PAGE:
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[72] king of England,1 as ‘a king who had seen adversity,
Chap. XII.} 1660.
and who, having himself been an exile, knew the 1660 hearts of exiles.’ They prayed for ‘the continuance of civil and religious liberties,’ and requested against complaints an opportunity of defence. ‘Let not the king hear men's words,’—such was their petition;— ‘your servants are true men, fearing God and the king. We could not live without the public worship of God; that we might, therefore, enjoy divine worship without human mixtures, we, not without tears, departed from our country, kindred, and fathers' houses. Our garments are become old by reason of the very long journey; ourselves, who came away in our strength, are, many of us, become gray-headed, and some of us stooping for age.’ In return for the protection of their liberties, they promise the blessing of a people whose trust is in God.

At the same time, Leverett, the agent of the colony,

Dec. 19.
was instructed to make interest in its behalf with members of parliament and the privy council; to intercede for its chartered liberties; to resist appeals to England, alike in cases civil or criminal. Some hope was entertained that the new government might be propitious to New England commerce, and renew the favors which the Long Parliament had conceded. But the navigation act had just been passed; and Massachusetts never gained an exemption from its severity till she ceased to demand it as a favor.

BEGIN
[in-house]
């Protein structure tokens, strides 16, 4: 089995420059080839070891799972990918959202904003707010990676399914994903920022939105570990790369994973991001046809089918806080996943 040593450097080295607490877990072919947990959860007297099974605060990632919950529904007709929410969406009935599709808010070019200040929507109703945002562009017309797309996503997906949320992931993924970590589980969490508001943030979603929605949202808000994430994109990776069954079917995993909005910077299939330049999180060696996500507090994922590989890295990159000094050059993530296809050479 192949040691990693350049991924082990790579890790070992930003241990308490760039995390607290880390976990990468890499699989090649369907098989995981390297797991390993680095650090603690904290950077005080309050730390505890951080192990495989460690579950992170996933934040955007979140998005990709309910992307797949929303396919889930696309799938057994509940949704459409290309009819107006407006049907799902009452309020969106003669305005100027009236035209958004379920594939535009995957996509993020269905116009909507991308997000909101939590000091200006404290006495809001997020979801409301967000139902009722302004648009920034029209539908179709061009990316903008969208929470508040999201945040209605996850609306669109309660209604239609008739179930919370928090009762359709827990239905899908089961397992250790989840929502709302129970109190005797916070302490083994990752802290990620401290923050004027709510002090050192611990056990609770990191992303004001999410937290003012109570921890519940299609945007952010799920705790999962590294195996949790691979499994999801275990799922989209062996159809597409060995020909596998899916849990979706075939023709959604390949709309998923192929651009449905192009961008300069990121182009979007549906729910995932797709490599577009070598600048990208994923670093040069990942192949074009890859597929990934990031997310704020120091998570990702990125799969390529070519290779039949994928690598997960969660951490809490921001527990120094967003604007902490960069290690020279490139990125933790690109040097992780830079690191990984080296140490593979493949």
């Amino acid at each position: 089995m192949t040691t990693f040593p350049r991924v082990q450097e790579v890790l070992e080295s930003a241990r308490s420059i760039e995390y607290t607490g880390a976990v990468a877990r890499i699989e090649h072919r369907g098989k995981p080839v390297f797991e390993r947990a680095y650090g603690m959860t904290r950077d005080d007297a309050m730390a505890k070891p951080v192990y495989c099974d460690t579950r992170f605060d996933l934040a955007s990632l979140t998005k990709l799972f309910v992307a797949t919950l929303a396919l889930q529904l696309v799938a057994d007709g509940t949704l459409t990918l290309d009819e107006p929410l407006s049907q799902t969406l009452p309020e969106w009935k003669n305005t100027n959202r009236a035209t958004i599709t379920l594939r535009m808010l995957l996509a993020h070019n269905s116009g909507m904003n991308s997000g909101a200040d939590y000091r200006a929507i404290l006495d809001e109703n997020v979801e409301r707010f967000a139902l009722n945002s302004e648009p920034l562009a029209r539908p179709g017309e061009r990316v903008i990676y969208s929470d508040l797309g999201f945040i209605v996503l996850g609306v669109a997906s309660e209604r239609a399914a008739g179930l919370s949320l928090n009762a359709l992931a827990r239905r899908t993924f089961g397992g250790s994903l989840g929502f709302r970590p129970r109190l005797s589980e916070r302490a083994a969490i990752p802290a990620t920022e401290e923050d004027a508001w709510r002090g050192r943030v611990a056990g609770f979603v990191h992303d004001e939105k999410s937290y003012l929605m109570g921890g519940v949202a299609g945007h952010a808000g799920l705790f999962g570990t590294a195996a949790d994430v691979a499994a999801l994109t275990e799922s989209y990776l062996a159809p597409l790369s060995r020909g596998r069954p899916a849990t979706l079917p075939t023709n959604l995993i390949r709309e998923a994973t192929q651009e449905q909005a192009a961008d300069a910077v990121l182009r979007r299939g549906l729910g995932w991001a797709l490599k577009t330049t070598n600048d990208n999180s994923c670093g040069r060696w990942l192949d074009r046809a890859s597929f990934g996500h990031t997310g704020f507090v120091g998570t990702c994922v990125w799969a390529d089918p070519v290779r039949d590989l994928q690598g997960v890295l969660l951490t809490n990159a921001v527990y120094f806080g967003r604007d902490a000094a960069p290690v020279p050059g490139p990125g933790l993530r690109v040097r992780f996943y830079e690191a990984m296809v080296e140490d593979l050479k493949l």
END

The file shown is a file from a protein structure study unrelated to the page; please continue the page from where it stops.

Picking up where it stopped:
Meantime a treatise, which Eliot, the benevolent apostle of the Indians,—the same who had claimed for the people a voice even in making treaties,—had published in defence of the unmixed principles of popular

1 Hutch. Coll. 325—329.

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